Chances are, you should have come across Keegan-Michael Key and Jordan Peele by now. Even if you’ve never had a friend burst in to show you one of the fantastic sketches from their eponymous show, you may recognise at least one of them from a memorable bit-part anywhere from Pitch Perfect 2 to TV’s Fargo. Both Key and Peele bring their unique energy and style to every role, big or small, and their electric chemistry together is the reason they deserve to be counted among the best double-acts of all time. If you’ve been living under a rock without Wi-Fi for the last few years, you may have missed some of the brilliant, warped sketches that have come from the minds of these two comics. So I’m gonna mix up the format here a bit, and focus on showing you what they bring to the table.
Luther may have brought Key and Peele to the limelight – and it certainly led to this fantastic moment last year – and is just one example of the excellent characters that originated on their show. After appearances at the White House Correspondents dinner, an Emmy nomination, and characters like substitute teacher Mr Garvey getting movie deals, Key has received a lion’s share of the credit with his intense energy. However, don’t ever think this is a one-sided operation; Jordan Peele’s quieter performances perfectly complement Key’s physicality. Take a look at this sketch, which is a great example of how well they work together (don’t worry, its not about American Football).
And that’s not to say that Peele can’t go big when he needs to, or that Key is limited to just jumping around. The actors’ versatility is a big part of what makes Key and Peele work, as they both deftly bounce between playing the fool and the foil. Their chemistry clearly draws from a long-lasting friendship since meeting on the improv circuit in Amsterdam, before being cast together on MADtv. Alongside working together on MADtv, Key and Peele, and the first season of FX’s Fargo, both have drawn on their undeniable talent separately. Key’s performance as a no-nonsense music producer in Pitch Perfect 2 is one of the best things about the disappointing sequel, while Peele has been busy writing and directing Get Out, a horror film starring Catherine Keener and Bradley Whitford.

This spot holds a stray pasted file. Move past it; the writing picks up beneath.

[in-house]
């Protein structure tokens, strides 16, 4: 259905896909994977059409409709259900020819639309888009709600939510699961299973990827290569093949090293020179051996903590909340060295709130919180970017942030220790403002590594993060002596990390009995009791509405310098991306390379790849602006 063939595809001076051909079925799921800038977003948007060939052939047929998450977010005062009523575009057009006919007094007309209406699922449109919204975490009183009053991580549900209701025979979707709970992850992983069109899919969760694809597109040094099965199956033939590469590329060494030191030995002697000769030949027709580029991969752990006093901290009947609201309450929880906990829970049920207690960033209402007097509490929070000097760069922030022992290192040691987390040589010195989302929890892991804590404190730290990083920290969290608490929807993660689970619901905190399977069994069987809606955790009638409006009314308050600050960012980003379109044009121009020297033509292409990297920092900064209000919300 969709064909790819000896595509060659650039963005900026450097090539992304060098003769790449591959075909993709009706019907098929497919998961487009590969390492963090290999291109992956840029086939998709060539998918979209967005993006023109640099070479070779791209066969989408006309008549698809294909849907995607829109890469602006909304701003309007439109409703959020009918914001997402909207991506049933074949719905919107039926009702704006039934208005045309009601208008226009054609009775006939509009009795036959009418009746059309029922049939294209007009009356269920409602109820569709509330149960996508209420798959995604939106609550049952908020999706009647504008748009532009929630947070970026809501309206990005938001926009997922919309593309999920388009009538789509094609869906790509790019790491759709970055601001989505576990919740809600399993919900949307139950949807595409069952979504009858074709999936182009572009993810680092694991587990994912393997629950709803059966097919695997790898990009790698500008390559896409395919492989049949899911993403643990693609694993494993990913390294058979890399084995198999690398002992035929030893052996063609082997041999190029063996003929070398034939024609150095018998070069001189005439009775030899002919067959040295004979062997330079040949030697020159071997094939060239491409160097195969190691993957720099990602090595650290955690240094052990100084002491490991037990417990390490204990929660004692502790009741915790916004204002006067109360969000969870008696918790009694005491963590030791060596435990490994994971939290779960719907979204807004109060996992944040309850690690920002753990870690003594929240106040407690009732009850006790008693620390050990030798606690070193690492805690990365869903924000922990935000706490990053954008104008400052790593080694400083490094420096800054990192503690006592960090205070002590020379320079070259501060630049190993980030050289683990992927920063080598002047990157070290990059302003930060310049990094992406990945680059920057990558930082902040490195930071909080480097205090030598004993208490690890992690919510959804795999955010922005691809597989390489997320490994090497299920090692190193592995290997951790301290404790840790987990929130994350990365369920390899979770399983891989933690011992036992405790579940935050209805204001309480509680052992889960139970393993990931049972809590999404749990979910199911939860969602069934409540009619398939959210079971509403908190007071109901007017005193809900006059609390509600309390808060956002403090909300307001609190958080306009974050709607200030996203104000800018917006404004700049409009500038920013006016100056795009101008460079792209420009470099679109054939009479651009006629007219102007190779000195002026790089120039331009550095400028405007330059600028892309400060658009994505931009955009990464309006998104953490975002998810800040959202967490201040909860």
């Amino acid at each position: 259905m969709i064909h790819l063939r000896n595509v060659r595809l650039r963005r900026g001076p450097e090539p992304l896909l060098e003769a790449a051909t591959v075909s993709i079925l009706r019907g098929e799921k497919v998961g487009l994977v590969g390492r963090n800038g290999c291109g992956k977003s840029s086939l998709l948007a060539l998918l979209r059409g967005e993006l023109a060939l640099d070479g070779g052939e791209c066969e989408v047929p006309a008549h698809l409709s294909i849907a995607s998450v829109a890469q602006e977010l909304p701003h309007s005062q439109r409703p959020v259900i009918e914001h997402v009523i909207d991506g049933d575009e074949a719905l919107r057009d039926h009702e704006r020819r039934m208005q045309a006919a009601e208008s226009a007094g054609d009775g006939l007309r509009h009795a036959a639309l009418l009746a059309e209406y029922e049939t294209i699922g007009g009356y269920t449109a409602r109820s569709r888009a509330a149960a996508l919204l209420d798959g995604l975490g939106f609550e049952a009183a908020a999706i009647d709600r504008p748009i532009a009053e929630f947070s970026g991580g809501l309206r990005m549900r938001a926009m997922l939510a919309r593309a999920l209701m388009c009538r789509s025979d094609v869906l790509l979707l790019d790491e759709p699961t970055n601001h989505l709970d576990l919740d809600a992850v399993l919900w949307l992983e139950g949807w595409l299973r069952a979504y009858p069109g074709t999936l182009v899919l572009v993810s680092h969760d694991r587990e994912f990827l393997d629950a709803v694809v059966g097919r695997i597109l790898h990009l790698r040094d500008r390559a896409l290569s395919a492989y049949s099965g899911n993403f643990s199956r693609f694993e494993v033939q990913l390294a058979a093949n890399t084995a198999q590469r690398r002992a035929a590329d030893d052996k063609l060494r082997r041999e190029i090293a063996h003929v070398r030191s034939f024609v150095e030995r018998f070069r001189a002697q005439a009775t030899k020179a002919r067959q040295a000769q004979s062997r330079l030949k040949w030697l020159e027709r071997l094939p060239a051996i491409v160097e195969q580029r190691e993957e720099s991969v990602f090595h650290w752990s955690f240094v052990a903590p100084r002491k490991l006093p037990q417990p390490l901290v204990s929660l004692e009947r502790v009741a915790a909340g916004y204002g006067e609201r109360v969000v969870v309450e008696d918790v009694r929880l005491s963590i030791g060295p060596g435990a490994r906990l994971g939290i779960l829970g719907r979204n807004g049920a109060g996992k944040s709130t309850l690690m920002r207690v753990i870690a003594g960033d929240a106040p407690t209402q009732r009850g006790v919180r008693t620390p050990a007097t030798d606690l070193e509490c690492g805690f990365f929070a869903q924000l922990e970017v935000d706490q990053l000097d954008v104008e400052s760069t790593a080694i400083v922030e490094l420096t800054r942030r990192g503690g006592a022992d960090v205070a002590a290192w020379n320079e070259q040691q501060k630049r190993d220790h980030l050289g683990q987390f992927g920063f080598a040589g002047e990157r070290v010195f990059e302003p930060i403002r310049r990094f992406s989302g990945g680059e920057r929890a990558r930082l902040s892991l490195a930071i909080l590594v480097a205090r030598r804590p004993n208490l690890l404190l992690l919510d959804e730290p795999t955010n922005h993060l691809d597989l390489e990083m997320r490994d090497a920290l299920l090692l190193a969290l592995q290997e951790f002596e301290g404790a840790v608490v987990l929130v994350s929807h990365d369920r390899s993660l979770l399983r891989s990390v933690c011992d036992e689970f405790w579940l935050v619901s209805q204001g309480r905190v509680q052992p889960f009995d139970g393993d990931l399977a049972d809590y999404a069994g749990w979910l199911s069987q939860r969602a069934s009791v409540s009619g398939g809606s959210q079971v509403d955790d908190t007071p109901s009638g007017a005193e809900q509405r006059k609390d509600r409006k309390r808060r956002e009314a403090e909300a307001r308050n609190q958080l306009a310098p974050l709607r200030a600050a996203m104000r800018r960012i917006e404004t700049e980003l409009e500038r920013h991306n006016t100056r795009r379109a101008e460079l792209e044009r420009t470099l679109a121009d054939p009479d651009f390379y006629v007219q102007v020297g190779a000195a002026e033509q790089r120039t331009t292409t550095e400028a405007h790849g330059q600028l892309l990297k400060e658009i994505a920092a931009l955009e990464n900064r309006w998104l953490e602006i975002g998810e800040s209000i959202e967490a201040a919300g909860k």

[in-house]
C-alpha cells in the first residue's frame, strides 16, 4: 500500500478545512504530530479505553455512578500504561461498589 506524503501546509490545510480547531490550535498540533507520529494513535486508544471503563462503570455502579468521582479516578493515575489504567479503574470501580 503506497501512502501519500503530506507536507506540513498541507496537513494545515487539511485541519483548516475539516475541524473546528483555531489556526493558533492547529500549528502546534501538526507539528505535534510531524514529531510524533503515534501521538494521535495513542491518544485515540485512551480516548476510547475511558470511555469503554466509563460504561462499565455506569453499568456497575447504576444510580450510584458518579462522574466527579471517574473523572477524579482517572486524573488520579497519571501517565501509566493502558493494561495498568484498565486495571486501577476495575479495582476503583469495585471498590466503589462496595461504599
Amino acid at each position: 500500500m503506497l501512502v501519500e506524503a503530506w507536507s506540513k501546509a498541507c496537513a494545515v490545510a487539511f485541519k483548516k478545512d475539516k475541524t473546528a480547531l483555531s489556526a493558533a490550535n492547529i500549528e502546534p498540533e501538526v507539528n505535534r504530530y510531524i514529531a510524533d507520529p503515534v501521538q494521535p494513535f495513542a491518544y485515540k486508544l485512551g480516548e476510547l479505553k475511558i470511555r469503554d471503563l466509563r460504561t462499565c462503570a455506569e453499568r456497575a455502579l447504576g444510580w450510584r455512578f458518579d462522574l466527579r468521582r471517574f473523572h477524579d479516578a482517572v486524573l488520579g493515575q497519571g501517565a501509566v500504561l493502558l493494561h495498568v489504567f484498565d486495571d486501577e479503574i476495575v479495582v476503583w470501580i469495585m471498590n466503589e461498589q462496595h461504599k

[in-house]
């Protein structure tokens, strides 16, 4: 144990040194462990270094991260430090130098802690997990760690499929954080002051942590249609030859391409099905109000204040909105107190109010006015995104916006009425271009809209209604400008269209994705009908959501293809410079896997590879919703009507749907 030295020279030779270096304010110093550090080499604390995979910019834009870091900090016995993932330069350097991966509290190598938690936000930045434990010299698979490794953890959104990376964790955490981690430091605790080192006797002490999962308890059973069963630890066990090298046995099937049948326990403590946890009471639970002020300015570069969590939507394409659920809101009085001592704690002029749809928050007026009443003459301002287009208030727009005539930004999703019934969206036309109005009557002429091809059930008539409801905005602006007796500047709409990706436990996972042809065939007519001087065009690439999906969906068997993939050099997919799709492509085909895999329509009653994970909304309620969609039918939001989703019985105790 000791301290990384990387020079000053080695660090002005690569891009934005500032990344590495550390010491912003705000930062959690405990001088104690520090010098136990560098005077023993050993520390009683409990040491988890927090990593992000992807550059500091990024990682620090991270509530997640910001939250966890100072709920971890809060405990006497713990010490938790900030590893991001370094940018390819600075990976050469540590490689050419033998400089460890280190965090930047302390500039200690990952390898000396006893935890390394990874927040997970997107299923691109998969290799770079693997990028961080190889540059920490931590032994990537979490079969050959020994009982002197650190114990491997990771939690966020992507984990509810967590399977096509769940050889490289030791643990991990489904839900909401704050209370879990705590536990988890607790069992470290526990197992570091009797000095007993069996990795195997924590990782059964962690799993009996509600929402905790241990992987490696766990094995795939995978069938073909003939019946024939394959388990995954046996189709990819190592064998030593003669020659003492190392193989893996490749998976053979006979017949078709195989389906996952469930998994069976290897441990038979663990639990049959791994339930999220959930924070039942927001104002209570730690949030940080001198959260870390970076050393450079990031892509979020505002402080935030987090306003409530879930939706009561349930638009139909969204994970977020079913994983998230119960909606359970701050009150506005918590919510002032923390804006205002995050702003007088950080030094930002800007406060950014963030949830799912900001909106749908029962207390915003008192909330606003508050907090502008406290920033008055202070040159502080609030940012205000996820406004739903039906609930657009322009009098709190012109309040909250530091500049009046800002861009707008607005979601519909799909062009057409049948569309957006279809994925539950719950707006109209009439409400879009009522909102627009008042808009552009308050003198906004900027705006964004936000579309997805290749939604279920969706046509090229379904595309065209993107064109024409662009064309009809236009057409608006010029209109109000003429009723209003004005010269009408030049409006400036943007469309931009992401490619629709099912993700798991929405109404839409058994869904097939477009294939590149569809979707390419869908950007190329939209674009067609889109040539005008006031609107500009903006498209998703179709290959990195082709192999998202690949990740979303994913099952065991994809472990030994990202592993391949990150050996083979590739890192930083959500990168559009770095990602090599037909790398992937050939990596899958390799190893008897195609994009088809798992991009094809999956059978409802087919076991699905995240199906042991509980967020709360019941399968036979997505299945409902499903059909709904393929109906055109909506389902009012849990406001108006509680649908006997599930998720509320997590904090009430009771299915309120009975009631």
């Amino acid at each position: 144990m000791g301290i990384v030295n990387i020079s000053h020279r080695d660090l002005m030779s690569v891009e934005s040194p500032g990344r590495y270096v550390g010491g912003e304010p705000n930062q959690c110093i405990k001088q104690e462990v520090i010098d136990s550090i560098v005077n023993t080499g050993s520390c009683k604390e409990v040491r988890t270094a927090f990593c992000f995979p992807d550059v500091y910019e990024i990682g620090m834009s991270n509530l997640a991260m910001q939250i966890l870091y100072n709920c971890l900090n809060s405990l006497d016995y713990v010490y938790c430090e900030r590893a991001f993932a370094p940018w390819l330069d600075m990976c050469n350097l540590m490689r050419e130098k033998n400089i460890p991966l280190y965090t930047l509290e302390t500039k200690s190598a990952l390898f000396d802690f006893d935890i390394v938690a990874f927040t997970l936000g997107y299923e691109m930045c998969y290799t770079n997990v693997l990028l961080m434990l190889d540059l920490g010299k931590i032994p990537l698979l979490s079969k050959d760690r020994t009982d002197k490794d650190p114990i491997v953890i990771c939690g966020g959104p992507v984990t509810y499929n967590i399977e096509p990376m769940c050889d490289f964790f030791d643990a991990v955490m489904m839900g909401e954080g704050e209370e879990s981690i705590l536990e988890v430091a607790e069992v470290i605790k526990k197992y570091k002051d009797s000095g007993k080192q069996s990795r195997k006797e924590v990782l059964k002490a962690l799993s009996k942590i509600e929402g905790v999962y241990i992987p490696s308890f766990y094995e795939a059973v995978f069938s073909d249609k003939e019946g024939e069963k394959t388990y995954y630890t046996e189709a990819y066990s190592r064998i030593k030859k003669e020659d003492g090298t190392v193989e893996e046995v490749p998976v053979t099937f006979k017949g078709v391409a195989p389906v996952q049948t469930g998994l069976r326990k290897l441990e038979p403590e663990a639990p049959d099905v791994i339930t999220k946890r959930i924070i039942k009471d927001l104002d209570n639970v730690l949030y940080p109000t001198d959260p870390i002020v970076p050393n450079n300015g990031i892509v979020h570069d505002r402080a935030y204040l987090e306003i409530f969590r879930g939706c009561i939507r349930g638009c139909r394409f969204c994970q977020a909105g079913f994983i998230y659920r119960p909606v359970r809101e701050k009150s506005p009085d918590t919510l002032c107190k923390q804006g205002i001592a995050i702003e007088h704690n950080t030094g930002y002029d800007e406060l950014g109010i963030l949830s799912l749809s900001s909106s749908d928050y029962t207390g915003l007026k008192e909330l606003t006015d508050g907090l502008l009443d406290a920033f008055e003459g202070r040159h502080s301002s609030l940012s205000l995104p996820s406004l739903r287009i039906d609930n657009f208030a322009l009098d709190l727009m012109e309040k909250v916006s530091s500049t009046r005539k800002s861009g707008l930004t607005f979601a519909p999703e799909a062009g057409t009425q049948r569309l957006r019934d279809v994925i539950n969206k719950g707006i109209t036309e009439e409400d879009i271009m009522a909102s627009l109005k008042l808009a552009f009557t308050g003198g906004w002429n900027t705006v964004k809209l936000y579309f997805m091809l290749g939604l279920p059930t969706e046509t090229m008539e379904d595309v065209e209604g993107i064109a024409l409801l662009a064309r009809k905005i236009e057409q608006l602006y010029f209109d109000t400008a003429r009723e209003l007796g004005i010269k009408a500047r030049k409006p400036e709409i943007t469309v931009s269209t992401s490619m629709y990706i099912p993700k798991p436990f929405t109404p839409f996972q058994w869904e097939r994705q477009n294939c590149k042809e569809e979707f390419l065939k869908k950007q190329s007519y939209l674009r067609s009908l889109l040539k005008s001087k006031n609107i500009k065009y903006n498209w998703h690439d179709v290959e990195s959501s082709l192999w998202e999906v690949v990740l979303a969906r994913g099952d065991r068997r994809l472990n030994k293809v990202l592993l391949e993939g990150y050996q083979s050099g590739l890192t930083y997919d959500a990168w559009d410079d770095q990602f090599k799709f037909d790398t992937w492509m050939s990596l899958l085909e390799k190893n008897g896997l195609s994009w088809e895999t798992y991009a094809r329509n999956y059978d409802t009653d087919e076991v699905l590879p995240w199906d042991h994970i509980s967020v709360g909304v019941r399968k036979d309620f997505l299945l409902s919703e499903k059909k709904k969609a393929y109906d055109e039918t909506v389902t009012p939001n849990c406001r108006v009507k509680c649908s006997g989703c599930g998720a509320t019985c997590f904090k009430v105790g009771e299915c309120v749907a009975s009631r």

Cutting Social Commentary
It would be a disservice to Key and Peele to not highlight how deftly they use their talent, and their prominent position as actors of colour, to discuss important political and social topics. Across five seasons Key and Peele covered everything from gender equality to the challenges the actors faced being biracial. While comedy with a message is nothing new, Key and Peele follow in the footsteps of their comedic forefathers like Dave Chappelle or the Wayans brothers by proving that a biting political message can pair with wacky humour as well as it does with witty satire. Just take a look at the following sketch which combines all three in a catchy musical number while making an important point that is sadly only getting more relevant in these difficult times.
That sketch also highlights another hallmark of Key and Peele’s work; attention to detail. Take another one of their musical sketches, this one an Emmy-nominated send-up of Tom Hooper’s Les Misérables film.
A Higher Class of Filmmaking
If Key and Peele are going to parody something, you bet they’re going to put the work in. The pair state that their vision comes from a mantra of their director, Peter Atencio (who has also directed Keanu), who believes every sketch should feel like the best set-piece of a much longer comedy. Every aspect of production goes towards realising this aim, grounding each sketch in its own reality so that the absurdity of the joke can flourish. In practice, this just means that everything is ripped straight from the genre they are working within, from costume to cinematography. This may be incorporating Les Mis’ trademark singing closeups, mimicking the day-glo aesthetic of early musicals, or the washed-out ’80s style seen in this Miami Vice sketch, accompanied by the appropriate synth-heavy soundtrack.
While this article reads like an advertisement for a TV show that ended last year, these sketches are potent examples of everything Key and Peele do best; high-quality filmmaking, cutting social commentary, and offering memorable characters you can’t help but want to spend time with. Keanu is the first feature film the pair have produced and starred in together, and as an extended John Wick parody, it looks to be right in their ballpark. Co-starring Will Forte, Method Man and the great Keanu Reeves himself, it looks like a perfect opportunity for this hilarious duo to show us what they’re made of.